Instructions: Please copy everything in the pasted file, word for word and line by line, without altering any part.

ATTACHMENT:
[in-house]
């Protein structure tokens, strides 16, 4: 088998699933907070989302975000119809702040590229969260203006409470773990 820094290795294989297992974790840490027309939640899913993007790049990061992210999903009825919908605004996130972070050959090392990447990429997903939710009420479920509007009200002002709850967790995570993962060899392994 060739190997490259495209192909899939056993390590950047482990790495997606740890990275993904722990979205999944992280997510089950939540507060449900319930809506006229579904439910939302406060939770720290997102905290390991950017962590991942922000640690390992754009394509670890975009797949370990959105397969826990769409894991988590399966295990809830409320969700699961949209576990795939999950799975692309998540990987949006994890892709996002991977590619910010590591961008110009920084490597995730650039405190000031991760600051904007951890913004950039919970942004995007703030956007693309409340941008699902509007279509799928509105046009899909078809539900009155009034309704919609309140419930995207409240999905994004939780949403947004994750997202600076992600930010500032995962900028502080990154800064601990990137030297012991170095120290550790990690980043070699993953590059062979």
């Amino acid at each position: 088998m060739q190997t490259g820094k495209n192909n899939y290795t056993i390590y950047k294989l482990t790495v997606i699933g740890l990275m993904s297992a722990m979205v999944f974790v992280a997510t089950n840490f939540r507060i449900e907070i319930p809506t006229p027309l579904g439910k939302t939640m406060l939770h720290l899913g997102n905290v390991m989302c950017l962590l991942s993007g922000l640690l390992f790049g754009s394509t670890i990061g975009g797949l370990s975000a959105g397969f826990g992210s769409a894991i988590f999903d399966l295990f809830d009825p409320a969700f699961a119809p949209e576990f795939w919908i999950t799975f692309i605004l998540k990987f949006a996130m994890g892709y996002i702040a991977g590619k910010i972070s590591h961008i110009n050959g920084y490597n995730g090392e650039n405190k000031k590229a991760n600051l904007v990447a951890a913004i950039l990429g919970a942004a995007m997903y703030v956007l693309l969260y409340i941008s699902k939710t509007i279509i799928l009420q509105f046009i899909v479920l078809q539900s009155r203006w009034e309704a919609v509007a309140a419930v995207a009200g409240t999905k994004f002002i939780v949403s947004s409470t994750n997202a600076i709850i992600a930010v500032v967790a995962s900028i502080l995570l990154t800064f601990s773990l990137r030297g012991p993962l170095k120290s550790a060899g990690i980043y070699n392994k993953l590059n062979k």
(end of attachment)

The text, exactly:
[in-house]
């Protein structure tokens, strides 16, 4: 088998699933907070989302975000119809702040590229969260203006409470773990 820094290795294989297992974790840490027309939640899913993007790049990061992210999903009825919908605004996130972070050959090392990447990429997903939710009420479920509007009200002002709850967790995570993962060899392994 060739190997490259495209192909899939056993390590950047482990790495997606740890990275993904722990979205999944992280997510089950939540507060449900319930809506006229579904439910939302406060939770720290997102905290390991950017962590991942922000640690390992754009394509670890975009797949370990959105397969826990769409894991988590399966295990809830409320969700699961949209576990795939999950799975692309998540990987949006994890892709996002991977590619910010590591961008110009920084490597995730650039405190000031991760600051904007951890913004950039919970942004995007703030956007693309409340941008699902509007279509799928509105046009899909078809539900009155009034309704919609309140419930995207409240999905994004939780949403947004994750997202600076992600930010500032995962900028502080990154800064601990990137030297012991170095120290550790990690980043070699993953590059062979």
């Amino acid at each position: 088998m060739q190997t490259g820094k495209n192909n899939y290795t056993i390590y950047k294989l482990t790495v997606i699933g740890l990275m993904s297992a722990m979205v999944f974790v992280a997510t089950n840490f939540r507060i449900e907070i319930p809506t006229p027309l579904g439910k939302t939640m406060l939770h720290l899913g997102n905290v390991m989302c950017l962590l991942s993007g922000l640690l390992f790049g754009s394509t670890i990061g975009g797949l370990s975000a959105g397969f826990g992210s769409a894991i988590f999903d399966l295990f809830d009825p409320a969700f699961a119809p949209e576990f795939w919908i999950t799975f692309i605004l998540k990987f949006a996130m994890g892709y996002i702040a991977g590619k910010i972070s590591h961008i110009n050959g920084y490597n995730g090392e650039n405190k000031k590229a991760n600051l904007v990447a951890a913004i950039l990429g919970a942004a995007m997903y703030v956007l693309l969260y409340i941008s699902k939710t509007i279509i799928l009420q509105f046009i899909v479920l078809q539900s009155r203006w009034e309704a919609v509007a309140a419930v995207a009200g409240t999905k994004f002002i939780v949403s947004s409470t994750n997202a600076i709850i992600a930010v500032v967790a995962s900028i502080l995570l990154t800064f601990s773990l990137r030297g012991p993962l170095k120290s550790a060899g990690i980043y070699n392994k993953l590059n062979k």